The grid method is the most widely used technique for measurement-based noise assessment, and indeed is part of the ISO 1996-2 standard. Nevertheless it has certain disadvantages. The present work is an analysis of the grid method for evaluating noise, firstly in the city of Cáceres and, secondly in two other smaller towns. Using as reference a 200 metre grid study, a study was made of the effect of varying the size and form of the grid on the city’s overall noise value, the percentage of data found to lie above some reference thresholds, and the noise value assigned to a certain zone of the city. The ISO 1996 recommendations of the necessity of new sampling points and the method’s predictive capacity for these new measurements were also analyzed.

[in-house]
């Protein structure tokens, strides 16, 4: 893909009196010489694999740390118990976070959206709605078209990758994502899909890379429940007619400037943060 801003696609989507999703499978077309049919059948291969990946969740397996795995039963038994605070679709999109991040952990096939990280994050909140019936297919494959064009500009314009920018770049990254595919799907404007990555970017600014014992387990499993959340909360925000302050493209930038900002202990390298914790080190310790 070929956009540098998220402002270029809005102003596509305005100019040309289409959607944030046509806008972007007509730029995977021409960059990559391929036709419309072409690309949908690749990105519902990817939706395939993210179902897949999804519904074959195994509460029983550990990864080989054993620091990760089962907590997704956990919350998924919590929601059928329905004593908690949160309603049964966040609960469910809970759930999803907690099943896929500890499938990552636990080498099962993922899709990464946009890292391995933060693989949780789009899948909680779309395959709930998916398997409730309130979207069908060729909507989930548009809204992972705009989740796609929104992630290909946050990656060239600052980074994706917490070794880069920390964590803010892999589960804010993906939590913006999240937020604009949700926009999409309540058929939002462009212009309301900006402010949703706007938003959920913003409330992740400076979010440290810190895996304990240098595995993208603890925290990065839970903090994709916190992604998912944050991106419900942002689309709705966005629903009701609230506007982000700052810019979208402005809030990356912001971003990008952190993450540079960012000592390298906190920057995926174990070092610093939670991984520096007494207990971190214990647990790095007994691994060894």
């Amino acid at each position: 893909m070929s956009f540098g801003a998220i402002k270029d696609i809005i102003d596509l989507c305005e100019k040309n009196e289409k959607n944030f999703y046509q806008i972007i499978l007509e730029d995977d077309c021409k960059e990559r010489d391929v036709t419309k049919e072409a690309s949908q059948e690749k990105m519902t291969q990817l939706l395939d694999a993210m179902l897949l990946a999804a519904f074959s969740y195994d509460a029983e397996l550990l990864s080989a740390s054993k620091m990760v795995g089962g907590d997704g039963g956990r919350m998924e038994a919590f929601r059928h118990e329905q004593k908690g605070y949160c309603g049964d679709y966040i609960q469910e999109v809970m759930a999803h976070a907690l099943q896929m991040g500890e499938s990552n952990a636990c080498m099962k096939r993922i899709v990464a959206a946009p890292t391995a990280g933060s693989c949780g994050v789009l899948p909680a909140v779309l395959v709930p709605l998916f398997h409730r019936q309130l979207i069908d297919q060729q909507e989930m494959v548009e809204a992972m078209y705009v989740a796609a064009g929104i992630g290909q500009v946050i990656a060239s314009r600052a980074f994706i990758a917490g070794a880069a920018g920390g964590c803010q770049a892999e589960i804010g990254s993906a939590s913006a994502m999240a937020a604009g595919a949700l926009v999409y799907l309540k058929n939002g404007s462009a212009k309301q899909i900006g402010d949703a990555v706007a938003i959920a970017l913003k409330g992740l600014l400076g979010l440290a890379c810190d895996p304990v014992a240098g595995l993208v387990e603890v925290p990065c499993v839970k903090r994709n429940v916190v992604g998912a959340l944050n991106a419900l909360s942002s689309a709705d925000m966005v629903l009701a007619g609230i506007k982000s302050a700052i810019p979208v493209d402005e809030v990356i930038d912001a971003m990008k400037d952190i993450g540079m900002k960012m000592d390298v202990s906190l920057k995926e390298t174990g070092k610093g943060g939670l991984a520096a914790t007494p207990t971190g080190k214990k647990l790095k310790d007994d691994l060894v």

Previous studies concerning the categorisation method have been based on short daytime measure- ments. These studies demonstrated urban-noise stratification in the daytime. Nevertheless, legislation and standards refer to noise estimation throughout the day. This paper presents the first attempt to apply the categorisation method to indicators obtained through long-term measurements. The study was conducted in Plasencia, Extremadura (Spain) which has approximately 41,500 inhabitants. First, we conducted a stratification of the roads using the categorisation method. Second, long-term measurements (approxi- mately one week) were conducted at different sampling locations across different categories of streets. The results were analysed by category. Moreover, the profile of the noise-level variation was analysed during the day. The results revealed a stratification of sound levels measured across the different categories. Furthermore, we found health risks due to the noise levels in this town. Short-term measurements were also conducted to complete the categorisation method suitability analysis.